These eye drops “get the red out” by shrinking blood vessels. Overuse of the active ingredient tetrahydrozoline can perpetuate the vessel dilating-and-constricting cycle and may cause even more redness.


This decongestant, found in many drugs, can raise blood pressure and heart rate, setting the stage for vascular catastrophe. Over the years, pseudoephedrine has been linked to heart attacks and strokes, as well as worsening the symptoms of prostate disease and glaucoma.


Tuesday, May 27, 2008

Back to Work!

I just came back from the Dominican Republic this past weekend after a much needed and (I'd like to think) well deserved vacation.

I must admit that I have often undermined the true value in a getaway vacation. I do spend a lot of weekends traveling to see my wife and family, but rarely do I vacation. Sadly this vacation was too short, as most are. I spent a week in Punta Cana, Dominican Republic. We stayed on a beautiful resort, The Bahia Principe, with gorgeous beaches and unbelievable weather!

My wife and I enjoyed the much needed rest and relaxation, combined with a worry free environment. There was plenty of healthy food to eat with an abundant selection of fresh fruits and vegetables. We both spent plenty of time in the ocean and enjoyed the sun (in moderation). We had the privilege of going speed boating and a treatment at the spa. It was the perfect week :)

It was very refreshing to say the least, and for those contemplating going away, it is worth every penny!

This now leads me to my post. I feel very fortunate to be able to go away on such a trip and thanks to years of hard work I appreciated the time off even more. I sometimes ask myself what the meaning of life is to me and observe the actions of other and try to figure out what the meaning of life is to them based on their behaviors.

Life is about balance, sometimes a very fine balance. Growing up in the Western world I see that there is a heavy emphasis on going to a job you hate, amassing large amounts of money and material assets(that you may never spend because you died twenty years early stressing out about it) and complaining. There is a complete disregard for exercise, eating healthy and thinking healthy. Remember as I always say, "Your health will cost you your wealth"

Imagine removing these stressors from your life. What would be left? Most people would have nothing to talk about and nothing to do! What did our hunter and gatherer ancestors do with all this free time? They certainly were not "surfing the net" or writing blogs.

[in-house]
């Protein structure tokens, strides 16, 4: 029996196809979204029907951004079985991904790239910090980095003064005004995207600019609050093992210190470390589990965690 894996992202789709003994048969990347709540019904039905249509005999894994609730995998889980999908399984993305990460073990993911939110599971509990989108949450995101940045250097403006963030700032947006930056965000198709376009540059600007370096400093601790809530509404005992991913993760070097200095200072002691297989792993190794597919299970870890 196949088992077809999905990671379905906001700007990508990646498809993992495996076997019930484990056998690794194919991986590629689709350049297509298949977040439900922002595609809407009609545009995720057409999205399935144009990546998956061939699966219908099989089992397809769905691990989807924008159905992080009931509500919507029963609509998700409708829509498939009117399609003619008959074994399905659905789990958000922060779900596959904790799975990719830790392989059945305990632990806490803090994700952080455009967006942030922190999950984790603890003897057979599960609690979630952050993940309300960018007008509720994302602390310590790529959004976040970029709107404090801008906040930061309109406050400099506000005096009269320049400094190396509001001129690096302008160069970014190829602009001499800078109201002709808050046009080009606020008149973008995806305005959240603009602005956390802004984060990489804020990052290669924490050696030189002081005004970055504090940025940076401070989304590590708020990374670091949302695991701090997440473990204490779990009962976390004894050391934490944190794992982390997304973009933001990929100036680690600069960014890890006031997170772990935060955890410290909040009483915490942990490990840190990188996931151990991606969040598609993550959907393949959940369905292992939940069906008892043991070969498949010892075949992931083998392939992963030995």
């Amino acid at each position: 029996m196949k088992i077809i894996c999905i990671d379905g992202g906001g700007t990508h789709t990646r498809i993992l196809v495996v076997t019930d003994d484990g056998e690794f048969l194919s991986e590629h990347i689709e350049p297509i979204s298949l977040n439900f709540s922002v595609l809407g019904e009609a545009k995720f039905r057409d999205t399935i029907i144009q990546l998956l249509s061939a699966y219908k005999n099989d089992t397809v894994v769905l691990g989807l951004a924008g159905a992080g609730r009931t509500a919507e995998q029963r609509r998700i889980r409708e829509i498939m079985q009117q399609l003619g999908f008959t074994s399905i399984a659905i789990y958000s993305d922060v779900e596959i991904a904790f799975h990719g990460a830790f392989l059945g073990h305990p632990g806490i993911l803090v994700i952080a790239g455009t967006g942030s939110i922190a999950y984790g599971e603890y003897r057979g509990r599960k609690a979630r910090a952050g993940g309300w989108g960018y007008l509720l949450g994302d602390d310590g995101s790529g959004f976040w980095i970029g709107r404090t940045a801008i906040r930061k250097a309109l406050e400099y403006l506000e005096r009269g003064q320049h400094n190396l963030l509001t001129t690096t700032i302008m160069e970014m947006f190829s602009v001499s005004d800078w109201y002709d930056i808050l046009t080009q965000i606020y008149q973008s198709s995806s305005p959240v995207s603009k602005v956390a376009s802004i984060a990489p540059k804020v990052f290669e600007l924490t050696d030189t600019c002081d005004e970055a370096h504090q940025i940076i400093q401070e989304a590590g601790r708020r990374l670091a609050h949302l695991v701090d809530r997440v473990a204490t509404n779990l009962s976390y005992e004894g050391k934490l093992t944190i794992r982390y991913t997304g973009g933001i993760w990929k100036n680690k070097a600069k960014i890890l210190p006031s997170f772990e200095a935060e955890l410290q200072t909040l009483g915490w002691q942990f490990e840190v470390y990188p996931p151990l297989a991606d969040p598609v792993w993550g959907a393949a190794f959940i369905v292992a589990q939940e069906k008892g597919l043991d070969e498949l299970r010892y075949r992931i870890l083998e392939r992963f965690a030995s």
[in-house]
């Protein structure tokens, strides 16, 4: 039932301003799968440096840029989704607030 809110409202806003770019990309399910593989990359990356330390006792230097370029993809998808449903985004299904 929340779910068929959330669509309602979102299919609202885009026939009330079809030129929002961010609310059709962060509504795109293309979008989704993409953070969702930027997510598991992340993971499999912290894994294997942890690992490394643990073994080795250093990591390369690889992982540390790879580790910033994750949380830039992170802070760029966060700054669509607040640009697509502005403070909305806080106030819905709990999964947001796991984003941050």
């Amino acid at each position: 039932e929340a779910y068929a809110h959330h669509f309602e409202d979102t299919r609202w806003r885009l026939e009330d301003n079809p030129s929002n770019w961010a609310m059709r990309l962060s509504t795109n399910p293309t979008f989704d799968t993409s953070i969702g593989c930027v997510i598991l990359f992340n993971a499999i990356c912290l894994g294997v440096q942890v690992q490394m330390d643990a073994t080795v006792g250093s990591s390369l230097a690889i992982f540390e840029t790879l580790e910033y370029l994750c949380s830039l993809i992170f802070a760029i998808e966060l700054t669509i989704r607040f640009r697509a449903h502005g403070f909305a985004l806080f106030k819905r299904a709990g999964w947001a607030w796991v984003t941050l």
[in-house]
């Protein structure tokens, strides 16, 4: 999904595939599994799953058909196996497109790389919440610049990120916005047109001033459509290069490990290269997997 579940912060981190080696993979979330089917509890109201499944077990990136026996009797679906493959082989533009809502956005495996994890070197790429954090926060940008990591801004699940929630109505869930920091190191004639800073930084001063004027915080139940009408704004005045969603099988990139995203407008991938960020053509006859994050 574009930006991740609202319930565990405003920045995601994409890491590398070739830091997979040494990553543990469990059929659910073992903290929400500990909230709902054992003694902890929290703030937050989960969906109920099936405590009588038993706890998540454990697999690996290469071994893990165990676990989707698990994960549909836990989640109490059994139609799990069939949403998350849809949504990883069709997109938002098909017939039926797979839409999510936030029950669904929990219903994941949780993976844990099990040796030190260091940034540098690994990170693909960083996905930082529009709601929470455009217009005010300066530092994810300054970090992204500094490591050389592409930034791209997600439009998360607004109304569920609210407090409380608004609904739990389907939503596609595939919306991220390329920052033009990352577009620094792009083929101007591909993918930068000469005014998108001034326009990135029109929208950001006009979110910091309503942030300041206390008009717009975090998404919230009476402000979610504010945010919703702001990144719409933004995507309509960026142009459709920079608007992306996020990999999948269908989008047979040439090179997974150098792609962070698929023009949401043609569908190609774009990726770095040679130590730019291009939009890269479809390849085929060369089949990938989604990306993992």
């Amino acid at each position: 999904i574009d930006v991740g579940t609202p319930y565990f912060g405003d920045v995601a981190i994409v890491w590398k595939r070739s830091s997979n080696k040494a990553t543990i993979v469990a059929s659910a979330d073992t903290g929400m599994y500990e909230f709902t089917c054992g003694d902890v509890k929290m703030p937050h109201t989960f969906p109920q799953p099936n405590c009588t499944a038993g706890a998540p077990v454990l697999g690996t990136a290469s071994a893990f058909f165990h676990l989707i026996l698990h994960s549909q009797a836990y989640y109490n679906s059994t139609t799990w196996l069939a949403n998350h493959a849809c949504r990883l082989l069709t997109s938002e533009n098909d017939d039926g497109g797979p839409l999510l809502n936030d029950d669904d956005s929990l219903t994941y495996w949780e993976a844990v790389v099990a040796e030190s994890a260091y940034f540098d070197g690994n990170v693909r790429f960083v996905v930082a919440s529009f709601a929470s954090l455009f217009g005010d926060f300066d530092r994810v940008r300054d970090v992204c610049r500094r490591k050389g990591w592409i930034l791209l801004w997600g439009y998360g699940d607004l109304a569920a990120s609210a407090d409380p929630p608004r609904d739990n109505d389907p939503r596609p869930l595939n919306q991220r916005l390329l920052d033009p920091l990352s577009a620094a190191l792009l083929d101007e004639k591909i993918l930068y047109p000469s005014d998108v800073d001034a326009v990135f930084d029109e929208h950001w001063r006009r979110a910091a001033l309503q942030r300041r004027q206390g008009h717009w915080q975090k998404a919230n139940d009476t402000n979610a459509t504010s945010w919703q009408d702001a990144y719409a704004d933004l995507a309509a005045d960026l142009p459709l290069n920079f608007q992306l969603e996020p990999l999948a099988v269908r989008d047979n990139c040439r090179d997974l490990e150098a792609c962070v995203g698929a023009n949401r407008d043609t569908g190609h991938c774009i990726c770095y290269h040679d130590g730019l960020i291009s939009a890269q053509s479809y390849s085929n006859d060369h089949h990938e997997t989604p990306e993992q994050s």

I think that we (myself included) as westerners lack balance. We live beyond our means then complain we have no money, we eat shitty diets and complain we are gaining weight, we try fad diets to try to lose weight and when they don't work we complain about that. We are extremely wasteful and have a complete disregard for the planet's resources.

Many of us are not grateful for the basic necessities (water, sewage, electricity)that a large portion of the world does not even have. Next time you find yourself complaining about a meal or you suddenly realize your house is not big enough, realize that there are other humans on this planet that would love to be in your shoes, eating that meal in your house...I remind myself of this very fact on a daily basis.

This trip made me realize how lucky we truly are and how grateful we should be for the things that we have. If we spent more time being grateful for the things we have and less time complaining about the things we don't, I guarantee it will change our lives.

During our stay we were able to see the local city and the amount of poverty outside of the resort was quite startling. I wonder how the locals feel when Americans and Canadians come to their country and spend more in a week then they earn in a year? It breaks my heart to think of it. What it made me realize is how lucky we really are and that each day should be greeted with thanks and a purpose.

My purpose in life is to live congruently with my body, planet and spirit. In doing so, I hope to set an example for my friends, family and patients. May we all be grateful for the things we have and content with our fortunes no matter their size.

What is your purpose?